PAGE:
Nephrotoxicity of iodinated contrast media: From pathophysiology to prevention strategies.
Eur J Radiol. 2019 Mar 15;:
Authors: Faucon AL, Bobrie G, Clément O
Iodinated contrast media (ICM) induced acute kidney injury (AKI) accounts for 11% of cases of AKI and is its third most common cause in hospitalized patients. However, the pathophysiological mechanisms are not yet completely understood. The nephrotoxicity of ICM is partly the consequence of a direct cytotoxic effect on renal tubular epithelial and endothelial cells. It is also the consequence of impaired intrarenal hemodynamics, these two mechanisms being closely linked. The rheological properties of ICM, the volume infused, and the route of administration increase the intrinsic toxicity generated by the contrast media used. Furthermore, various clinical situations increase the risk of developing AKI. There is no specific treatment. Hydration is the cornerstone of prevention. Preventive measures have reduced the incidence of AKI over the last ten years. After an overview of the pathophysiology of the renal toxicity of ICM, we review risk factors and scores, diagnosis, and means of prevention in the light of the 2018 European Society of Urogenital Radiology and the 2018 American College of Radiology guidelines and recent studies on the subject. In addition, a side-by-side comparison of the updated and less conservative guidelines from the Radiology community and the more cautionary attitude from the Nephrology community are also presented.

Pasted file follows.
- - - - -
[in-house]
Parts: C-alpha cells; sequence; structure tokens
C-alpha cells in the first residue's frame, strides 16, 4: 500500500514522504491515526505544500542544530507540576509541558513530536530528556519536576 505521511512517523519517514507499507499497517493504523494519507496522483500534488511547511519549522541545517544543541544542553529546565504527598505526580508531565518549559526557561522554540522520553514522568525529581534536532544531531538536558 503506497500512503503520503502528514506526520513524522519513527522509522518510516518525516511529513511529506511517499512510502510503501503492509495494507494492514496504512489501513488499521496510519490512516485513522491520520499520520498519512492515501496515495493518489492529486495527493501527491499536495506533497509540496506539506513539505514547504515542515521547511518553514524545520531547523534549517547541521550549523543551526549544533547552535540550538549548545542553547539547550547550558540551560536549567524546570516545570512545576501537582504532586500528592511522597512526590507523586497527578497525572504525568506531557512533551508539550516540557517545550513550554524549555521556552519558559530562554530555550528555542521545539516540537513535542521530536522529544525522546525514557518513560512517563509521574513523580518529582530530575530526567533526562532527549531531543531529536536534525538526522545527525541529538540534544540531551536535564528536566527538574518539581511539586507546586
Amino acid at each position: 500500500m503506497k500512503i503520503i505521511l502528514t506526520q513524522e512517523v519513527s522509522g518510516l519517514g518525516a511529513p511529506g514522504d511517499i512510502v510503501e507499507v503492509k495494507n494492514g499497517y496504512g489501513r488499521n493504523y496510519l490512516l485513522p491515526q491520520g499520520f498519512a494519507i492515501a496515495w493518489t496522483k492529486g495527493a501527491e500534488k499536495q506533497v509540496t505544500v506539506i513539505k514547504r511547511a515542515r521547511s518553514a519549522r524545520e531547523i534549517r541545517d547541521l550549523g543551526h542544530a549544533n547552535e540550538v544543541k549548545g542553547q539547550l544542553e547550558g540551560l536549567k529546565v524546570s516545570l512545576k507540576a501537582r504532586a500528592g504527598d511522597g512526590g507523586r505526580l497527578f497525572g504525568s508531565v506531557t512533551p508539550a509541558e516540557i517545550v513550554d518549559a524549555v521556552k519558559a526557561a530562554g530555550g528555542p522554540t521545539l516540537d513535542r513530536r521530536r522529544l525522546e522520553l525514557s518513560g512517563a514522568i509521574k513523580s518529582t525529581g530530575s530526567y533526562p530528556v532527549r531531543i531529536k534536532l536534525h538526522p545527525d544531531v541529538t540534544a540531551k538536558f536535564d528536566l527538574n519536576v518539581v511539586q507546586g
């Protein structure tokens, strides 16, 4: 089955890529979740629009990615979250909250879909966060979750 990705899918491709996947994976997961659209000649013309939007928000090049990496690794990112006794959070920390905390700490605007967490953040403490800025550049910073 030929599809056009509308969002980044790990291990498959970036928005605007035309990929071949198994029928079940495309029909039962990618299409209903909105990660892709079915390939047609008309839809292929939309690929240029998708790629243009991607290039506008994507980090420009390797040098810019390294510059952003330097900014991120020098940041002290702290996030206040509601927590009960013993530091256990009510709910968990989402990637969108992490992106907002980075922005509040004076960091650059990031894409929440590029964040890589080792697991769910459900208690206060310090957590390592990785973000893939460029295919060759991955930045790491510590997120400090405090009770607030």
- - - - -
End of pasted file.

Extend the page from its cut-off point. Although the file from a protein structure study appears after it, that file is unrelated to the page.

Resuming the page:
PMID: 31054788 [PubMed - as supplied by publisher]